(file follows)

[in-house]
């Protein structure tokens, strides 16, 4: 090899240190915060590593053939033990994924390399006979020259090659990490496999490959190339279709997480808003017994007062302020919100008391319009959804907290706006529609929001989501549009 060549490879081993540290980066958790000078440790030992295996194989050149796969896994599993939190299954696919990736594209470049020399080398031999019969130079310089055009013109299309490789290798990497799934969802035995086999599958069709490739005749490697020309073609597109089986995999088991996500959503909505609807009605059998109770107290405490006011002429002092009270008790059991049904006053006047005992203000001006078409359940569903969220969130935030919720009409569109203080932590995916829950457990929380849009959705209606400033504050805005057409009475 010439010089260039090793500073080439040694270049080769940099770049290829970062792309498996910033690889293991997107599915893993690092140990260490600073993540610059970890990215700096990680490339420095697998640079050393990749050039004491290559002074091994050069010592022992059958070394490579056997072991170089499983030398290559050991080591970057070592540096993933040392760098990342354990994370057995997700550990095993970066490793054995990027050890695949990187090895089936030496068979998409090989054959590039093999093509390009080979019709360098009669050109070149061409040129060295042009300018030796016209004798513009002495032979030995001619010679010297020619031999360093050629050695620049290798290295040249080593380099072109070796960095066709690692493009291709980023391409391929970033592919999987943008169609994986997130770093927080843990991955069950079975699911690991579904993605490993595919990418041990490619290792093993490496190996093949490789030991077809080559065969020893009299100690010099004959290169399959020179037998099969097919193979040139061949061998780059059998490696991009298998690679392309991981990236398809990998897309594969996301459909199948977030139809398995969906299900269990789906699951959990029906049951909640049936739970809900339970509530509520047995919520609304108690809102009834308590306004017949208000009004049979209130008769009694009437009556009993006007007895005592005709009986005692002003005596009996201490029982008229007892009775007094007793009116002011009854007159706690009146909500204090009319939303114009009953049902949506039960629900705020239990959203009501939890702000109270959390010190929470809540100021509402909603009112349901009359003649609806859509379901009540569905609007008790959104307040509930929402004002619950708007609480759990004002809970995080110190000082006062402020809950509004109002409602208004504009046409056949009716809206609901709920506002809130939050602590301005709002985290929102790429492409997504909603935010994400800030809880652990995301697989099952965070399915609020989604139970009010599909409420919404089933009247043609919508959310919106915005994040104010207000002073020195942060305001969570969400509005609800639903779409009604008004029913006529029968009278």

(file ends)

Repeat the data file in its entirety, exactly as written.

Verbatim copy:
[in-house]
């Protein structure tokens, strides 16, 4: 090899240190915060590593053939033990994924390399006979020259090659990490496999490959190339279709997480808003017994007062302020919100008391319009959804907290706006529609929001989501549009 060549490879081993540290980066958790000078440790030992295996194989050149796969896994599993939190299954696919990736594209470049020399080398031999019969130079310089055009013109299309490789290798990497799934969802035995086999599958069709490739005749490697020309073609597109089986995999088991996500959503909505609807009605059998109770107290405490006011002429002092009270008790059991049904006053006047005992203000001006078409359940569903969220969130935030919720009409569109203080932590995916829950457990929380849009959705209606400033504050805005057409009475 010439010089260039090793500073080439040694270049080769940099770049290829970062792309498996910033690889293991997107599915893993690092140990260490600073993540610059970890990215700096990680490339420095697998640079050393990749050039004491290559002074091994050069010592022992059958070394490579056997072991170089499983030398290559050991080591970057070592540096993933040392760098990342354990994370057995997700550990095993970066490793054995990027050890695949990187090895089936030496068979998409090989054959590039093999093509390009080979019709360098009669050109070149061409040129060295042009300018030796016209004798513009002495032979030995001619010679010297020619031999360093050629050695620049290798290295040249080593380099072109070796960095066709690692493009291709980023391409391929970033592919999987943008169609994986997130770093927080843990991955069950079975699911690991579904993605490993595919990418041990490619290792093993490496190996093949490789030991077809080559065969020893009299100690010099004959290169399959020179037998099969097919193979040139061949061998780059059998490696991009298998690679392309991981990236398809990998897309594969996301459909199948977030139809398995969906299900269990789906699951959990029906049951909640049936739970809900339970509530509520047995919520609304108690809102009834308590306004017949208000009004049979209130008769009694009437009556009993006007007895005592005709009986005692002003005596009996201490029982008229007892009775007094007793009116002011009854007159706690009146909500204090009319939303114009009953049902949506039960629900705020239990959203009501939890702000109270959390010190929470809540100021509402909603009112349901009359003649609806859509379901009540569905609007008790959104307040509930929402004002619950708007609480759990004002809970995080110190000082006062402020809950509004109002409602208004504009046409056949009716809206609901709920506002809130939050602590301005709002985290929102790429492409997504909603935010994400800030809880652990995301697989099952965070399915609020989604139970009010599909409420919404089933009247043609919508959310919106915005994040104010207000002073020195942060305001969570969400509005609800639903779409009604008004029913006529029968009278």